Sept. 14, 2004




By Laurel Walker


You've heard it said, surely, that in small towns there are no secrets.


So in rural Waukesha County, in the Town of Mukwonago, you'd understand some fallout when purported, 10-year-old skeletons are yanked from a closet - in this case, off the Internet - and they concern no less than a town cop.


"A lot of people don't like the police," says Grant Turner, town police chief, "and if they can find out anything about us, they will."


In the case of Michael Austin, a town police officer for the past 18 months and, before that, a Milwaukee cop for 10 years, there seems enough wafting smoke fanned by critics that it's a wonder someone hasn't pulled the fire alarm.


Turner himself, whose department has six full- and three part-time police officers, adds to the intrigue.  On the one hand, he ordered Austin home on paid suspension weeks ago while investigating undisclosed "internal" issues. More than two weeks after he said he'd be done, he's still investigating.


On the other hand, he gave credit to Austin, saying, "He took a lot of drugs off the street out here, even in this community," drawing on his "special squad" experience investigating drug dealing and violent crimes in Milwaukee.  "A lot of people do call and complain because he is a very aggressive officer and he made a lot of arrests and they weren't happy with him," Turner said.


Austin grew up in Mukwonago and graduated from Mukwonago High School in 1986, where folks might remember him as Michael Quigley - the name he legally changed to Austin in 1995 while still a Milwaukee officer. The change came less than a month after an inquest jury found that Austin's girlfriend, Shorewood Police Officer Natalie Wagner, committed suicide by shooting herself in the head in Austin's presence a year earlier.


Austin noted that those events were publicized in news stories at the time.  He continued to work in the Milwaukee Police Department after that and with his new name. And he grew up in Mukwonago, where people knew him as Quigley.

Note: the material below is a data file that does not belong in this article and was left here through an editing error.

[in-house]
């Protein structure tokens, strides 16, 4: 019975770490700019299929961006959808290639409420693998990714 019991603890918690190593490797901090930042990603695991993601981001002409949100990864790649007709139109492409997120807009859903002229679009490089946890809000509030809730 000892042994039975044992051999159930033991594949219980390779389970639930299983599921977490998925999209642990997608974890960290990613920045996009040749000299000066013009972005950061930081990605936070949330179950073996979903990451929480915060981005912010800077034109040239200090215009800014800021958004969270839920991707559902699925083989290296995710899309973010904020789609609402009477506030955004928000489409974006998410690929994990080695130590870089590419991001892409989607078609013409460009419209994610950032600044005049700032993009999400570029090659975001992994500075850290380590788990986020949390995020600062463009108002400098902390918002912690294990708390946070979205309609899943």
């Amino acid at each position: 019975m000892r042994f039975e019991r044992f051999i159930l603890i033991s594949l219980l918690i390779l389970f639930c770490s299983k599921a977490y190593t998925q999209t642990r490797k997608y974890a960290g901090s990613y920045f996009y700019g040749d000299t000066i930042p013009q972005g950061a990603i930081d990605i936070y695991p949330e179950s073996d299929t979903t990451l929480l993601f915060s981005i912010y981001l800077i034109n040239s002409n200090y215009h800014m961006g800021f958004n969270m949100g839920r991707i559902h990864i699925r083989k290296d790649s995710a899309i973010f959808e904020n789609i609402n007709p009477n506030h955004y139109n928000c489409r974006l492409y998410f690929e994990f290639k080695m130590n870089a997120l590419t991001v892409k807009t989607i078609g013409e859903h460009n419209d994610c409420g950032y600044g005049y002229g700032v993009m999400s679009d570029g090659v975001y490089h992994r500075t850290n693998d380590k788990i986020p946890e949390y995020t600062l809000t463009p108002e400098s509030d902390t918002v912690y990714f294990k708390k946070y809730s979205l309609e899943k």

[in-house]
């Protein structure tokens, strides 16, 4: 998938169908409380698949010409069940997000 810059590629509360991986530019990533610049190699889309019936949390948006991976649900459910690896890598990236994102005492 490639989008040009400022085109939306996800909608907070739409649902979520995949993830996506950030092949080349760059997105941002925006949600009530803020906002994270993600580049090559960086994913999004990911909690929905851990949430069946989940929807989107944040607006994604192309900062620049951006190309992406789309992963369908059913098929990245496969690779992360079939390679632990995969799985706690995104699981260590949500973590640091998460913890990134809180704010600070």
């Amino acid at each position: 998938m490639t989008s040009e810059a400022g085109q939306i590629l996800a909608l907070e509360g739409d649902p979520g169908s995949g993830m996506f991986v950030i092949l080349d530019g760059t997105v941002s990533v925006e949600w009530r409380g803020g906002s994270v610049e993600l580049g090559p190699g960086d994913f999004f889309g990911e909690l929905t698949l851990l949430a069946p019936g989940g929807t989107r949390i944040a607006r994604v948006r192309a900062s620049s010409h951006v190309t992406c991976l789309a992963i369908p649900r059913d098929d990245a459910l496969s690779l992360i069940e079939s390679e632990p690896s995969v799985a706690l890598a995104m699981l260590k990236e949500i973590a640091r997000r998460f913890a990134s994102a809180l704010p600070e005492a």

"It's not like you're trying to hide," Austin said.


Oddly enough, though, he shared the name change but nothing about the Wagner case with Turner before he was hired. Police Commission Chairman Karl Miller said he knew nothing about either until I told him. Turner became aware of the Wagner investigation only when another officer told him about it shortly after Austin was hired.


Stranger still - and troubling, too - is that no background check for a police hire produced such information. Miller, for one, considered it "kind of shocking, really," and added: "I sure would have asked him about it. It makes you wonder, you know?"


Regardless of what they knew then, town officials who know it now say it is irrelevant, given the results of the investigation.


Though the medical examiner and police, along with the inquest jury, concluded Wagner's death was a suicide, Wagner's parents raise questions of a cover-up on Web sites. One is titled "REAL COVERUP AND CORRUPTION BY LAW ENFORCEMENT, REAL FAMILY FRUSTRATION AND HEARTBREAK” while another identifies the Wagner case as "(suicide/homicide?)."  Austin knows about the Web sites.


"For me, it was a traumatic incident," he said. "I still feel bad for (Wagner's parents), but at the same time this is dragging on 10 years, and certainly I didn't have anything to do with it."


For some critics who have crossed paths with Austin, the Wagner incident and name change are more ammunition.


Nell Hein, who with her husband owns Lucky Luke's Bait, Boats & Beer in Mukwonago, makes no bones about her dislike for Austin's tactics after a recent run-in with him at a restaurant.  She admits to circulating the Web pages - to the local gathering spots, to

heads of the Lions Club and Veterans of Foreign Wars, to a few customers - and if it helps chase Austin out of town, good.


Leslie Knueppel of the Town of Eagle, who claims Austin has it in for her son, whom he arrested twice, complained in May about Austin's tactics to the town. She's still waiting for a response.  "Then again, it's my word against him, and because he's a police officer

and I'm a nobody with a kid who has drug charges, I feel helpless," she said. When she learned "through the grapevine" about Austin's history, she said she was glad word was getting out.  "He has no business being a police officer," she said.


They might get their wish - in the Town of Mukwonago, anyway. Austin told me and the chief that he'll likely be leaving the department shortly, but because he's got his own departmental complaints.


"He had a problem with my sergeant," Turner said, adding that the sergeant was "very by-the-book. When the book is violated, I'm told about it."


No secrets.